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How to dress the Child

  • During Advent and Christmas, we pay particular attention to the depictions of the Madonna and Baby Jesus. In most of them, the Infant is naked. The National Museum in Krakow boasts a fine collection of baby garments. So why don't we imagine that the Child is dressed? Text by: Joanna Regina Kowalska – historian and art historian, specializes in the history of 19th and 20th-century fashion.

  • The Blessed Virgin Mary with the Child from a church in Krużlowa Wyżna, c. 1410

    The Blessed Virgin Mary with the Child from a church in Krużlowa Wyżna, c. 1410

  • Knitted baby bonnet

    Knitted baby bonnet The decoration technique using glass beads, and a pattern of blue flowers are characteristic of the Biedermeier period.
    Poland, c. 1825, donated by Edward Goldstein, 1909.

  • Flannel slippers

    Flannel slippers Tarnów, 1921, donated by Anna Pawłowska.

  • Cambric baby bonnet decorated with lace

    Cambric baby bonnet decorated with lace Poland, early 20th century, donated by Leszek Wajda, 2009

  • Dress for a baby carried in one's arms, made of cambric and decorated with English embroidery

    Dress for a baby carried in one's arms, made of cambric and decorated with English embroidery Dresses covering the feet were considered very practical up until World War II.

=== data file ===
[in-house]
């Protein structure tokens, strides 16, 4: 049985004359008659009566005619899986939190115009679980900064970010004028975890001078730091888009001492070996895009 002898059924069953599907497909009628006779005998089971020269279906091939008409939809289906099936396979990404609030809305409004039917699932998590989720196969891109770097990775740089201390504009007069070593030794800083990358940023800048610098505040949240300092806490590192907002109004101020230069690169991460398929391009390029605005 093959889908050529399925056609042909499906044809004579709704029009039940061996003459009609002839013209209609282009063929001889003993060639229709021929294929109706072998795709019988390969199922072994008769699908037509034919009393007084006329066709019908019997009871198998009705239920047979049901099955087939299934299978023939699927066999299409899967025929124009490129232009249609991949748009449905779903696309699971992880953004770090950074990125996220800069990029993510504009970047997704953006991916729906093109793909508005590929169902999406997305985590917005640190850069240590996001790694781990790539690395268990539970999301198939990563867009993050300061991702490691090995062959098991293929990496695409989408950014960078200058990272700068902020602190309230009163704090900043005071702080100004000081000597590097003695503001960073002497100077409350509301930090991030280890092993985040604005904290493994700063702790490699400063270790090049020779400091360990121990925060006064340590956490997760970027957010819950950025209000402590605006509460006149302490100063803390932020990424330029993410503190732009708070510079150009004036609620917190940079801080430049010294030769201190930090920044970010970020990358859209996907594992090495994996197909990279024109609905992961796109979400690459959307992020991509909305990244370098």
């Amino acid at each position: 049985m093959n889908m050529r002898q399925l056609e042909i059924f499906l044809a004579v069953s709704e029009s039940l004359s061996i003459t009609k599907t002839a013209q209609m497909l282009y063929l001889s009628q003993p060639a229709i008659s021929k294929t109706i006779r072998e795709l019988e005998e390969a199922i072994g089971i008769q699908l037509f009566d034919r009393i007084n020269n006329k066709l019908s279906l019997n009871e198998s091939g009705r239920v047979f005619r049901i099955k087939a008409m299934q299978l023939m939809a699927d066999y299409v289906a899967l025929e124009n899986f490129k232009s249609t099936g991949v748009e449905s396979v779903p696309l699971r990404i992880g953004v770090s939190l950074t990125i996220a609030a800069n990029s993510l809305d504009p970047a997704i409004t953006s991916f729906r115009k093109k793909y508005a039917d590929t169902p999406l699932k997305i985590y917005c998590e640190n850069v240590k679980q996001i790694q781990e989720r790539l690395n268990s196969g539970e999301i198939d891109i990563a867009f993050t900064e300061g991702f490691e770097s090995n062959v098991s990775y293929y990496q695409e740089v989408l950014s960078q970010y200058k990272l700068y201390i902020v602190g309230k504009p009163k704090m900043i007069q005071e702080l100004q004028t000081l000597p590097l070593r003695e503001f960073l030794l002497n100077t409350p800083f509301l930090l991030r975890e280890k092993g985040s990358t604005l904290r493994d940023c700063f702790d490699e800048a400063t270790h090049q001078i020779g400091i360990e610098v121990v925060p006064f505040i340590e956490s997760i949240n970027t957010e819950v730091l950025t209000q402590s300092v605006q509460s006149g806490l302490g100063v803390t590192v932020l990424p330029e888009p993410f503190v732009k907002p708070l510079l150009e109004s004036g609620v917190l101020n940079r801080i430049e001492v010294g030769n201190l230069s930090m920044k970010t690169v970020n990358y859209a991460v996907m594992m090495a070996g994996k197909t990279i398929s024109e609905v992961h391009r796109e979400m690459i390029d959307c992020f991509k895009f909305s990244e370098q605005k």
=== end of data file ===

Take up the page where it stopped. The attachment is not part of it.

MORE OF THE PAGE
Poland, c. 1860

  • Christening set for a baby

    Christening set for a baby Shirt, bonnet and a swaddling wrap made of tulle, decorated with ribbons. Poland, early 20th century

  • Umbilical stump band

    Umbilical stump band This traditionally produced linen band was used to wrap the umbilical stump. It was the last relic of swaddling wraps – long pieces of cloth which in the early 19th century were still used to tightly wrap babies along with their arms.
    Tarnów, early 1920s. Donated by Anna Pawłowska

  • Knitted baby hat

    Knitted baby hat Tarnów, 1921. Donated by Anna Pawłowska

  • Knitted baby bonnet

    Knitted baby bonnet Poland, early 20th century.

  • Knitted baby bonnet

    Knitted baby bonnet Poland, early 20th century

  • Linen shirt

    Linen shirt Boy's shirt decorated with machine-made English embroidery and pink ribbons. Poland, early 20th century.

  • Crocheted shirt and bonnet made of filoselle with ribbon tassels

    Crocheted shirt and bonnet made of filoselle with ribbon tassels Pink – as a variety of red – was once considered suitable for boys. Poland, early 20th century.

  • Shirt crocheted over pink linen

    Shirt crocheted over pink linen In the 19th century, knitwear was considered ideal for infants.
    Poland, second half of the 19th century.

  • Crocheted jerkin

    Crocheted jerkin Poland, second half of the 19th century

  • Crocheted baby bonnet

    Crocheted baby bonnet Poland, second half of the 19th century.

  • Bonnet decorated with metal lace, golden and silver galloons and glass beads

    Bonnet decorated with metal lace, golden and silver galloons and glass beads Headgear was the most important part of children's clothing.
    Poland, c. 1800. Donated by Gustaw Steingraber, 1908.

  • Baby bonnet made of machine-produced lace

    Baby bonnet made of machine-produced lace Poland, early 20th century.

  • Christening dress for a girl, woollen fabric with lace

    Christening dress for a girl, woollen fabric with lace Tarnów, 1921. Donated by Anna Pawłowska.

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